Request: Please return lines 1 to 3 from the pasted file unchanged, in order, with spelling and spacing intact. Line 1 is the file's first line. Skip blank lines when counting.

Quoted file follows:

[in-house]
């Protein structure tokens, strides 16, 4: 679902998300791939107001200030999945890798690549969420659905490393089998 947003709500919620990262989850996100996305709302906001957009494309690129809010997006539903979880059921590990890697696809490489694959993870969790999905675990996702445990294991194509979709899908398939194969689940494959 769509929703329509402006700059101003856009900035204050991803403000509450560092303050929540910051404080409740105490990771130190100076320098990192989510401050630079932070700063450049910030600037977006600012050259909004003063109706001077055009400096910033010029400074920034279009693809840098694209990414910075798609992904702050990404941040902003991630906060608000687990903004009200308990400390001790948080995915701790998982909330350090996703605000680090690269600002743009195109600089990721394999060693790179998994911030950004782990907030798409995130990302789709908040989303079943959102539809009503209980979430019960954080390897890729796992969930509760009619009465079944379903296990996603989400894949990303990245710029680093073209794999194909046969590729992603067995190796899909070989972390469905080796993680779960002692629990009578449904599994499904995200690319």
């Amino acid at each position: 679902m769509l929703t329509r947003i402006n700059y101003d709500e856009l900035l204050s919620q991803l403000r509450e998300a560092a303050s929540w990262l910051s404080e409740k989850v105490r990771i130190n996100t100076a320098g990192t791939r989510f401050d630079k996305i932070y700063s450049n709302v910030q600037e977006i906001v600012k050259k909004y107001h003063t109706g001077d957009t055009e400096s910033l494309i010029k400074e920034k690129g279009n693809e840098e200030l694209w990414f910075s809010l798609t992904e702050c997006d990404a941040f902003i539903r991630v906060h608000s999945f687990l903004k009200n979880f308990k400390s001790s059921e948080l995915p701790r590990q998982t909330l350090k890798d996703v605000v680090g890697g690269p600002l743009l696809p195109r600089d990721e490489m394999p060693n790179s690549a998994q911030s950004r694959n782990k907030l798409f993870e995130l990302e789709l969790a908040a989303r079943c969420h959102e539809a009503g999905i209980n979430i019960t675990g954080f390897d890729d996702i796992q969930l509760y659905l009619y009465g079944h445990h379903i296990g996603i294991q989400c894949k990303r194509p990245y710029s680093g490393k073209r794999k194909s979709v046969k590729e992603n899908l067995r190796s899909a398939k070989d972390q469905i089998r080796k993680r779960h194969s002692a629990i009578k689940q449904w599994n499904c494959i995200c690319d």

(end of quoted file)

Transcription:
[in-house]
């Protein structure tokens, strides 16, 4: 679902998300791939107001200030999945890798690549969420659905490393089998 947003709500919620990262989850996100996305709302906001957009494309690129809010997006539903979880059921590990890697696809490489694959993870969790999905675990996702445990294991194509979709899908398939194969689940494959 769509929703329509402006700059101003856009900035204050991803403000509450560092303050929540910051404080409740105490990771130190100076320098990192989510401050630079932070700063450049910030600037977006600012050259909004003063109706001077055009400096910033010029400074920034279009693809840098694209990414910075798609992904702050990404941040902003991630906060608000687990903004009200308990400390001790948080995915701790998982909330350090996703605000680090690269600002743009195109600089990721394999060693790179998994911030950004782990907030798409995130990302789709908040989303079943959102539809009503209980979430019960954080390897890729796992969930509760009619009465079944379903296990996603989400894949990303990245710029680093073209794999194909046969590729992603067995190796899909070989972390469905080796993680779960002692629990009578449904599994499904995200690319």
């Amino acid at each position: 679902m769509l929703t329509r947003i402006n700059y101003d709500e856009l900035l204050s919620q991803l403000r509450e998300a560092a303050s929540w990262l910051s404080e409740k989850v105490r990771i130190n996100t100076a320098g990192t791939r989510f401050d630079k996305i932070y700063s450049n709302v910030q600037e977006i906001v600012k050259k909004y107001h003063t109706g001077d957009t055009e400096s910033l494309i010029k400074e920034k690129g279009n693809e840098e200030l694209w990414f910075s809010l798609t992904e702050c997006d990404a941040f902003i539903r991630v906060h608000s999945f687990l903004k009200n979880f308990k400390s001790s059921e948080l995915p701790r590990q998982t909330l350090k890798d996703v605000v680090g890697g690269p600002l743009l696809p195109r600089d990721e490489m394999p060693n790179s690549a998994q911030s950004r694959n782990k907030l798409f993870e995130l990302e789709l969790a908040a989303r079943c969420h959102e539809a009503g999905i209980n979430i019960t675990g954080f390897d890729d996702i796992q969930l509760y659905l009619y009465g079944h445990h379903i296990g996603i294991q989400c894949k990303r194509p990245y710029s680093g490393k073209r794999k194909s979709v046969k590729e992603n899908l067995r190796s899909a398939k070989d972390q469905i089998r080796k993680r779960h194969s002692a629990i009578k689940q449904w599994n499904c494959i995200c690319d």